The most fun you can have with your clothes on

Each year, Cartagena celebrates its independence from Spain in the first two weeks of November with an enormous fiesta and the Miss Colombia beauty pageant. Quite a way to mark it, I think you’ll agree. I wanted to visit the city for several reasons. Mostly because I’d read about it in Gabriel Garcia Marquez’s (Colombia’s most famous author) book ‘Love in a Time of Cholera’, but also because I was enraptured by the fact that England’s Sir Francis Drake had himself attacked the city in 1585, aiming to relieve the Spanish of their Aztec booty. He was successful on more than one occasion and the Spanish still see him as a pirate where the Brits have him down as a noble hero. As a child I had a bizarre fascination with him. I know not why, but it gave me kicks to see the walls that he had attacked over 400 years ago.

Cartagena, stolen snap so your imagination doesn't have to do all the hard work

This year was the 200th anniversary of the city shedding the shackles of Spanish conquistadors. I arrived on Friday afternoon, just missing Wednesday’s Miss Colombia tranny beauty pageant. Curses. The bus from Santa Marta crawled through streets packed with streams of people *covered* in face paint leaving the historic centre. A police officer approached the bus and told one of us gringos to keep cameras inside the bus, lest one of the scamps snatch it. One friend told me that on his journey in, he saw a youth pull a bag of cocaine the size of a bag of sugar out of his bag and pass it round to his friends for a key-full. The same friend told me that he passed the police stop-and-search point and found a pile of baggies full of coke behind them. No charges made, just confiscating the hard stuff.

In fact, I had heard nothing but horror stories about the realities of the Cartagena fiesta, for locals as much as gringos. Large cans of foam play a prominent role in the celebrations and one common ploy by the casual thieves working the crowd is to spray this stuff in your eyes (it stings like mace) and have a rummage in your pockets while you’re temporarily blinded. If you are clever enough to defend your pockets, sometimes they simply slash the valuables out of your pockets instead. If that weren’t enough, I heard other stories. People being held up in broad daylight with machetes and told to hand over their valuables or have their throat slit. One dude was even held up with a pitchfork! (I later learnt that it was a barbeque utensil but pitchfork is so much more Anchorman.) The tales made me wonder just why the hell I was there, but there I was. The solution is to roam in packs and never take more than the bare essentials out with you. A pocketful of change – you can get crunk for a tenner – and the clothes you stand in. No cameras, no phones, no bling. And hence, few pictures of the events unfolding, even if my camera had been working.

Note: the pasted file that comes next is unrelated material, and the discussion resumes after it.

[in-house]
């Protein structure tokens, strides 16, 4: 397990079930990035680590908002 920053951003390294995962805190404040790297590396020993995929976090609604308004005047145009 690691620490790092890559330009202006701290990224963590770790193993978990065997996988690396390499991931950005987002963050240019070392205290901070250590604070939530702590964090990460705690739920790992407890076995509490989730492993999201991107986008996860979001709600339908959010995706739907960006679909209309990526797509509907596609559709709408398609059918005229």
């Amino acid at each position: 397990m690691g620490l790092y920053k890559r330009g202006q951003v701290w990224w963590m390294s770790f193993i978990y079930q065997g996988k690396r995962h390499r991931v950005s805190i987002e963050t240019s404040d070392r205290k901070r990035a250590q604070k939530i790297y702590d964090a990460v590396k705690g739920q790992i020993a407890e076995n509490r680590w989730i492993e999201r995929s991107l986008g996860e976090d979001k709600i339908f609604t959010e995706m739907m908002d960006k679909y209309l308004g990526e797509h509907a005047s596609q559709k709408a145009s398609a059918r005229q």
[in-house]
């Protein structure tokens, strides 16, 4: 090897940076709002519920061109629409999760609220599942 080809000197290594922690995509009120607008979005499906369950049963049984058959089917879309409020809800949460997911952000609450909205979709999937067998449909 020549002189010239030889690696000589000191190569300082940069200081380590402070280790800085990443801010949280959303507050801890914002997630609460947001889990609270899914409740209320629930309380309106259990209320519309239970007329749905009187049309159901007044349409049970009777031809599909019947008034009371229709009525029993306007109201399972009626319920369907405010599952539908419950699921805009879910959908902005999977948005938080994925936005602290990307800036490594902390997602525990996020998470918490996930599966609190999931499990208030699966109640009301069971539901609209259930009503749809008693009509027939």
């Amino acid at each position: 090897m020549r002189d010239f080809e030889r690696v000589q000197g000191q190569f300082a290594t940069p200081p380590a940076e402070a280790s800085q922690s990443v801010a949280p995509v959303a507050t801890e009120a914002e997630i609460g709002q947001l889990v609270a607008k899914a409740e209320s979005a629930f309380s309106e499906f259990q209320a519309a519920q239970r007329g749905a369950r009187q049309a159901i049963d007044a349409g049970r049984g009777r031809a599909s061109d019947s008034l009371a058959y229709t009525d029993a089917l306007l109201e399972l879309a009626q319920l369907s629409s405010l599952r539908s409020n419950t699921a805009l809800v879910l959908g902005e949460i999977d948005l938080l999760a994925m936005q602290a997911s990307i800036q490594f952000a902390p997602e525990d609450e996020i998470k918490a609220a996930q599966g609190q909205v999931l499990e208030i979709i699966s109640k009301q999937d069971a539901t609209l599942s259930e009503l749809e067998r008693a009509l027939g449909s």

Still, I arrived at a hostel with my newfound friend, settled ourselves in with a curry and headed out to the streets to see just how wild they really were. I should mention that a certain person (Ian Trickett) had told me that the Media Luna hostel was ‘the only place to stay’. Just check out these stories from its recent history. Well, it all seemed pretty tame. We roamed a few bars, found a square with live music and dancing and wound up in the Club Havana salsa club drinking and getting tips on proper baile. To me, salsa seems little more than an excuse for grim old men to grind against you. I was under the impression that it was an old-fashioned system where you were more or less obliged to dance with the gents who invited you. Quickly learnt that you can and should say no to the pervy, uggo ones. Likewise, the following night consisted of roaming the beautiful old walled city, revelry and dancing into the wee small hours. Too much good times.

City-wise, I think the Pocahontas statue is worth mentioning. She’s actually called the ‘Native Catalina’ but Indiana Catalina was the beautiful daughter of one of the native chiefs, captured by conquistadors as a child. Pesky Spanish. When she was returned 20 years later and reunited with her family, she played a key diplomatic role between the invaders and invadees. She also helped the Spanish on their treasure hunt, but less of that. At least they weren’t so savage if they got help.